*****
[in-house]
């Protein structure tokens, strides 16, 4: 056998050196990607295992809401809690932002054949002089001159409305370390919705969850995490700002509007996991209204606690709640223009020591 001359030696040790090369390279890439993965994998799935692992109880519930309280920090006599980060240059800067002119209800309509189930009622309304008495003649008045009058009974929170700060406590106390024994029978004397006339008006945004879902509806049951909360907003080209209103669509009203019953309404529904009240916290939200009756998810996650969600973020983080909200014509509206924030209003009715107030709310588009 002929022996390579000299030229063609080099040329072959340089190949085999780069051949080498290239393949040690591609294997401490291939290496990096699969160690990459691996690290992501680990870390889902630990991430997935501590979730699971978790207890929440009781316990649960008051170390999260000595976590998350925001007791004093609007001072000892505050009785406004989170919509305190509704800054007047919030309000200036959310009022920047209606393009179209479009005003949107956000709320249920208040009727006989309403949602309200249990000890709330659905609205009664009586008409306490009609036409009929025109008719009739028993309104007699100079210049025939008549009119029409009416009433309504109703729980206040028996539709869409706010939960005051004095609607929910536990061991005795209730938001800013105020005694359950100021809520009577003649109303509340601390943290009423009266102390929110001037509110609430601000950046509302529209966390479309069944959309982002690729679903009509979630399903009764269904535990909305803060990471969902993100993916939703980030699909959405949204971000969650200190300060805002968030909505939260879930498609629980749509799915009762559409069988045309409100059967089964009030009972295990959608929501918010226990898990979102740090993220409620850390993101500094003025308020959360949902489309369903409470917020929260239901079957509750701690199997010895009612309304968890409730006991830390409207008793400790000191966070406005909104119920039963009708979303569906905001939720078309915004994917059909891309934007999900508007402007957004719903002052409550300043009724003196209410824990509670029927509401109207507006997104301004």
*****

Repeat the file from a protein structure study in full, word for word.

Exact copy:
[in-house]
């Protein structure tokens, strides 16, 4: 056998050196990607295992809401809690932002054949002089001159409305370390919705969850995490700002509007996991209204606690709640223009020591 001359030696040790090369390279890439993965994998799935692992109880519930309280920090006599980060240059800067002119209800309509189930009622309304008495003649008045009058009974929170700060406590106390024994029978004397006339008006945004879902509806049951909360907003080209209103669509009203019953309404529904009240916290939200009756998810996650969600973020983080909200014509509206924030209003009715107030709310588009 002929022996390579000299030229063609080099040329072959340089190949085999780069051949080498290239393949040690591609294997401490291939290496990096699969160690990459691996690290992501680990870390889902630990991430997935501590979730699971978790207890929440009781316990649960008051170390999260000595976590998350925001007791004093609007001072000892505050009785406004989170919509305190509704800054007047919030309000200036959310009022920047209606393009179209479009005003949107956000709320249920208040009727006989309403949602309200249990000890709330659905609205009664009586008409306490009609036409009929025109008719009739028993309104007699100079210049025939008549009119029409009416009433309504109703729980206040028996539709869409706010939960005051004095609607929910536990061991005795209730938001800013105020005694359950100021809520009577003649109303509340601390943290009423009266102390929110001037509110609430601000950046509302529209966390479309069944959309982002690729679903009509979630399903009764269904535990909305803060990471969902993100993916939703980030699909959405949204971000969650200190300060805002968030909505939260879930498609629980749509799915009762559409069988045309409100059967089964009030009972295990959608929501918010226990898990979102740090993220409620850390993101500094003025308020959360949902489309369903409470917020929260239901079957509750701690199997010895009612309304968890409730006991830390409207008793400790000191966070406005909104119920039963009708979303569906905001939720078309915004994917059909891309934007999900508007402007957004719903002052409550300043009724003196209410824990509670029927509401109207507006997104301004």